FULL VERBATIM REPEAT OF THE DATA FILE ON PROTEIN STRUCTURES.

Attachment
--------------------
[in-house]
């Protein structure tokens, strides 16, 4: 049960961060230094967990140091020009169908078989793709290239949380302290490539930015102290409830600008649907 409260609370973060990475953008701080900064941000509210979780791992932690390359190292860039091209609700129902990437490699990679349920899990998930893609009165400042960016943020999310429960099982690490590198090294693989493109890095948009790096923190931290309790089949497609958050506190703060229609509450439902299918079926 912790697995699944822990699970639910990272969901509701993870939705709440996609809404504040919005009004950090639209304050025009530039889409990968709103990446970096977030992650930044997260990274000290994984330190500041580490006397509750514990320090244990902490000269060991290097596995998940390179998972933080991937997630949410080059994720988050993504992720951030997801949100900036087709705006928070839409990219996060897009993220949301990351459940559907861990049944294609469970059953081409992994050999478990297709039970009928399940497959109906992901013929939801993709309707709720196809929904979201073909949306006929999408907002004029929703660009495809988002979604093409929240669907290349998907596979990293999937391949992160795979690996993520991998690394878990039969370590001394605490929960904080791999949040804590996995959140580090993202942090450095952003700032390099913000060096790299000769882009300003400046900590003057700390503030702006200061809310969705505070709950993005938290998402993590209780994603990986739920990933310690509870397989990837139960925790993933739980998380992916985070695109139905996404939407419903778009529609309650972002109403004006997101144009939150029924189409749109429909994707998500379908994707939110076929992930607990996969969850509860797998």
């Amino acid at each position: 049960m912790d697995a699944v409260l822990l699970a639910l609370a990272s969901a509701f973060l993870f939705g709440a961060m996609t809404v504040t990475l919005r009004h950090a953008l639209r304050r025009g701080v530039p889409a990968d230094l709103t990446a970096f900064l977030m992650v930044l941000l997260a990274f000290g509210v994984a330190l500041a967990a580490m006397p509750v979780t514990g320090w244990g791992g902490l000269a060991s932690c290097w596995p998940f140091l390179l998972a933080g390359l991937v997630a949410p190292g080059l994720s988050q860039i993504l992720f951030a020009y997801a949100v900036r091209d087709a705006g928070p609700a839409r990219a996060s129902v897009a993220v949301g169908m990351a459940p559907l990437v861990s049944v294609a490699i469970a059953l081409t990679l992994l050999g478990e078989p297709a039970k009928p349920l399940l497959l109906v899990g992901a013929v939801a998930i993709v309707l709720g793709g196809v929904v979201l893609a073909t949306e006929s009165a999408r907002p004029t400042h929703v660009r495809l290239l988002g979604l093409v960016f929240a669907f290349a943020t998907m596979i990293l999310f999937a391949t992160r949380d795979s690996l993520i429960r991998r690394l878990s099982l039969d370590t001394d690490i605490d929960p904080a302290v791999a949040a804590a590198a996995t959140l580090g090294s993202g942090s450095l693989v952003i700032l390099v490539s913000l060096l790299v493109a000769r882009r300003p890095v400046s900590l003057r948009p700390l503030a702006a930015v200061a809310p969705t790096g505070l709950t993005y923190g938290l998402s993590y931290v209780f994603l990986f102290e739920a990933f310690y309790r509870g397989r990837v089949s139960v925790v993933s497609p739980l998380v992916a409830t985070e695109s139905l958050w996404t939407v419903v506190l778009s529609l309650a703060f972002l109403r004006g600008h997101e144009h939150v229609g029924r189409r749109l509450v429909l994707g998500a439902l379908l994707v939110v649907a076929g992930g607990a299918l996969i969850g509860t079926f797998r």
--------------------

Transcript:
[in-house]
């Protein structure tokens, strides 16, 4: 049960961060230094967990140091020009169908078989793709290239949380302290490539930015102290409830600008649907 409260609370973060990475953008701080900064941000509210979780791992932690390359190292860039091209609700129902990437490699990679349920899990998930893609009165400042960016943020999310429960099982690490590198090294693989493109890095948009790096923190931290309790089949497609958050506190703060229609509450439902299918079926 912790697995699944822990699970639910990272969901509701993870939705709440996609809404504040919005009004950090639209304050025009530039889409990968709103990446970096977030992650930044997260990274000290994984330190500041580490006397509750514990320090244990902490000269060991290097596995998940390179998972933080991937997630949410080059994720988050993504992720951030997801949100900036087709705006928070839409990219996060897009993220949301990351459940559907861990049944294609469970059953081409992994050999478990297709039970009928399940497959109906992901013929939801993709309707709720196809929904979201073909949306006929999408907002004029929703660009495809988002979604093409929240669907290349998907596979990293999937391949992160795979690996993520991998690394878990039969370590001394605490929960904080791999949040804590996995959140580090993202942090450095952003700032390099913000060096790299000769882009300003400046900590003057700390503030702006200061809310969705505070709950993005938290998402993590209780994603990986739920990933310690509870397989990837139960925790993933739980998380992916985070695109139905996404939407419903778009529609309650972002109403004006997101144009939150029924189409749109429909994707998500379908994707939110076929992930607990996969969850509860797998």
């Amino acid at each position: 049960m912790d697995a699944v409260l822990l699970a639910l609370a990272s969901a509701f973060l993870f939705g709440a961060m996609t809404v504040t990475l919005r009004h950090a953008l639209r304050r025009g701080v530039p889409a990968d230094l709103t990446a970096f900064l977030m992650v930044l941000l997260a990274f000290g509210v994984a330190l500041a967990a580490m006397p509750v979780t514990g320090w244990g791992g902490l000269a060991s932690c290097w596995p998940f140091l390179l998972a933080g390359l991937v997630a949410p190292g080059l994720s988050q860039i993504l992720f951030a020009y997801a949100v900036r091209d087709a705006g928070p609700a839409r990219a996060s129902v897009a993220v949301g169908m990351a459940p559907l990437v861990s049944v294609a490699i469970a059953l081409t990679l992994l050999g478990e078989p297709a039970k009928p349920l399940l497959l109906v899990g992901a013929v939801a998930i993709v309707l709720g793709g196809v929904v979201l893609a073909t949306e006929s009165a999408r907002p004029t400042h929703v660009r495809l290239l988002g979604l093409v960016f929240a669907f290349a943020t998907m596979i990293l999310f999937a391949t992160r949380d795979s690996l993520i429960r991998r690394l878990s099982l039969d370590t001394d690490i605490d929960p904080a302290v791999a949040a804590a590198a996995t959140l580090g090294s993202g942090s450095l693989v952003i700032l390099v490539s913000l060096l790299v493109a000769r882009r300003p890095v400046s900590l003057r948009p700390l503030a702006a930015v200061a809310p969705t790096g505070l709950t993005y923190g938290l998402s993590y931290v209780f994603l990986f102290e739920a990933f310690y309790r509870g397989r990837v089949s139960v925790v993933s497609p739980l998380v992916a409830t985070e695109s139905l958050w996404t939407v419903v506190l778009s529609l309650a703060f972002l109403r004006g600008h997101e144009h939150v229609g029924r189409r749109l509450v429909l994707g998500a439902l379908l994707v939110v649907a076929g992930g607990a299918l996969i969850g509860t079926f797998r």